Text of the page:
13. Kanye West
“New Slaves”
(from “Yeezus” on Roc-A-Fella / Def Jam)
That baseline: dark, minimalist. The empty backing makes the opening bars all the more stark. You’re gripped from the first “durrrrr”. Bringing up Jim Crow era America and comparing the segregation of black Americans to capitalism and companies controlling every citizen was a bold move but it’s also fucking electrifying. Last year there were dozens of articles asking where had all the political pop stars gone? Up steps the biggest singer in the world with a sharp rant backed by abrasive, fan alienating noise with anger, an anti-capitalist message, and provocative imagery. Punk, anyone? New Slaves has more in common with Dead Kennedys than it does Jay-Z. Kanye has the chance to change the political position of mainstream rap. Fingers crossed. James McKenna
12. Savages
“She Will”
(from “Silence Yourself” on Matador / Pop Noire)
Listen to how Jehnny Beth pronounces every syllable, in fact, every letter, when she sings, “Forcing the slut out” – it’s like she’s sinking her nails into your skin. That she manages to be so intense and precise above that frenzied guitar and bass riff combo is no small achievement. In the chorus, drummer Fay Milton grabs the crash cymbal with her left hand while thrashing it mercilessly with her right (you can almost hear her palms being physically lacerated), and there’s a vertiginous couple of bars as the guitar freefalls wildly, before Gemma Thompson launches into the riff. Like Fugazi before them, Savages push the limits of what a no-frills rock four-piece can do and the result is an absolute thrill ride, gripping down to its every last note. Stephen Wragg
(from “The Bones of What You Believe” on Virgin / Goodbye)
After the jaw-dropping The Mother We Share, Recover doesn't come as quite so much of a novel musical shock. We were primed for it, after all. But filling out the golden trifecta (Lies rounds it out) of CHVRCHES singles that have attained permanent earworm status, this track deserves its place in the heavyweight roster. More soulful and desperate than its counterparts, Recover might be the best showcase for Lauren Mayberry's precious, childlike vocals. While CHVRCHES couldn't keep the momentum on the rest of their highly anticipated debut, Recover remains a stunning statement from one of the year’s most exciting acts. Gabbie Nirenburg
10. Janelle Monáe
“Q.U.E.E.N. (feat. Erykah Badu)”
(from “The Electric Lady” on Wondaland Arts Society / Bad Boy)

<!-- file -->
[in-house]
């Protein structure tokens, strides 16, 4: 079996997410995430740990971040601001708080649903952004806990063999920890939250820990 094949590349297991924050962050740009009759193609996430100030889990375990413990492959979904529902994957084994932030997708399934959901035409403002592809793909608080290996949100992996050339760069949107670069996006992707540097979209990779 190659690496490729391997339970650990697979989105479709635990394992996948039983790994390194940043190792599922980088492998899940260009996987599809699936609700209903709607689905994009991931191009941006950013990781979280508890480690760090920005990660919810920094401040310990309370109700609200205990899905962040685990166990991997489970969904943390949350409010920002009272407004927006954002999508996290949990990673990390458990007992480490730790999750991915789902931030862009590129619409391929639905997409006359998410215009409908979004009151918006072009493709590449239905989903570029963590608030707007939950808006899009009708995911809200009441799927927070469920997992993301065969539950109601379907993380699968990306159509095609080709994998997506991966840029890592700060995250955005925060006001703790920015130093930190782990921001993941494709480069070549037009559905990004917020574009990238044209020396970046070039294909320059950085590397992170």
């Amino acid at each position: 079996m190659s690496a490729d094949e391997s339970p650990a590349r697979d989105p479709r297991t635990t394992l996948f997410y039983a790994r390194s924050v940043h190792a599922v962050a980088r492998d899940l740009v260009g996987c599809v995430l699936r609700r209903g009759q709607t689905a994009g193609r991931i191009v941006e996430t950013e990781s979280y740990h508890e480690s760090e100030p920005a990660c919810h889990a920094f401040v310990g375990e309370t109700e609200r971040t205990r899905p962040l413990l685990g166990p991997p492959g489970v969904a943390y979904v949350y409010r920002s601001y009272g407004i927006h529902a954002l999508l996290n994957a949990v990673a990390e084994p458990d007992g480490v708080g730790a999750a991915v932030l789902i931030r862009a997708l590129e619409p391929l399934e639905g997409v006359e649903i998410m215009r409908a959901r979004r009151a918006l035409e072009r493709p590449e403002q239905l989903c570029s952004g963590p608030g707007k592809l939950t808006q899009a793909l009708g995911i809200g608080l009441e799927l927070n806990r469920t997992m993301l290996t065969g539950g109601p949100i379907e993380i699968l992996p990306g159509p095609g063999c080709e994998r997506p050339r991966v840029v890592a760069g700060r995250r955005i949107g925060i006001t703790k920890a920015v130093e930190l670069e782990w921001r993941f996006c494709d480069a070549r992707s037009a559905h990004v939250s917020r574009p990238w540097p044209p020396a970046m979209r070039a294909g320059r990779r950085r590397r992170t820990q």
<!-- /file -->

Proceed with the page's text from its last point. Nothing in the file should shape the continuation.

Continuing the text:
If 2010’s psychedelic soul masterpiece The ArchAndroid announced the official arrival of one of the industry’s most brilliant and refreshing young performers, 2013’s The Electric Lady sounded like she was here to stay. At once classic and current, The Electric Lady’s lead single, Q.U.E.E.N., is a perfect slice of everything that makes Janelle Monaé so good. From the slinky funk of the bassline, to vocals that are at times gritty (see Monaé’s rap verse) and other times crystalline, to Monaé’s trademark genre-melding orchestral flourishes and ‘’ba-da-ba-bops’’ during the interlude. Q.U.E.E.N. is an indication of how criminally disproportionate Monaé’s popular success has been to her talent and potential, but it is also an anthem of pure passion, irreverence and abandon, and by the time Erykah Badu is jamming out to her assertion that the booty don’t lie, there is no doubt: here’s one old-school groove that sounds like the future. Luiza Lodder
9. James Blake
(from “Overgrown” on ATLAS / A&M / Polydor)
With the Mercury seal of approval now shining brightly from Overgrown’s cover in supermarket shelves nationwide, the release of its debut single Retrograde in February seems a long time ago, so here’s a reminder for you. At first it’s classic Blake in its sparseness, just a kick and clap for percussion and beautiful reverbed piano chords alongside a choir of his own voice.  Around the halfway mark a siren-esque synth arrives and takes things into overdrive as Blake sinisterly repeats, “We’re alone now”; he’s in love and nothing else matters to him. His lyrics actually tell a story here, something largely missing on his debut and this makes for a more engaging experience. To me, Retrograde is confirmation of what a talent Blake is, and also one of many highlights on an excellent sophomore album which to me is the finest of 2013 – the understatement to Kanye’s over-blown exaggeration. Richard Petty
8. Arcade Fire
(from “Reflektor” on Merge / Sonovox)
The year’s most hyped monster of a song arrived in the shape of the new tune from Canadian/American giants Arcade Fire. Preceded by mysterious, teasing clues, the James Murphy (LCD Soundsystem) produced release sent the world clamouring for their internet devices as an intriguing interactive video brought another dimension to their art. With delicate licks of guitar and Régine Chassagne-injected sultry French vocals, the hypnotic beat of Reflektor saw the band turn their back on their past to pursue a new dance-orientated ‘modern disco’ direction. The seven minute epic was further enhanced by a mini cameo from a certain David Bowie who just happened to drop by the studio during recording. Reflektor divided the band’s following with its major style change but the very best bands evolve to survive and Reflektor ensured Arcade Fire continue along their journey towards legendary status. Graeme Marsh
7. Yeah Yeah Yeahs
(from “Mosquito” on Dress Up / Interscope)
Yeah Yeah Yeahs made the best Pixies song this year. Our scene opens with the quiet/loud dynamic, Karen O flitting between a soft purr and a sharp shout. The sharp shouts build up and scratchy post-punk guitars start to back up her breathless vocals. Those guitars grow more unruly, everything gets a bit bolder then bang – gospel choir. It’s genius! Karen O pleads and prays whilst the choir crescendos, until everything gives way, ending with chants of, “Sacrilege! Sacrilege! Sacrilege, you say!” and a wave of soul claps. How amazing is that? Find the Letterman performance if you’re not hooked on it already. James McKenna
6. Phosphorescent
“Song for Zula”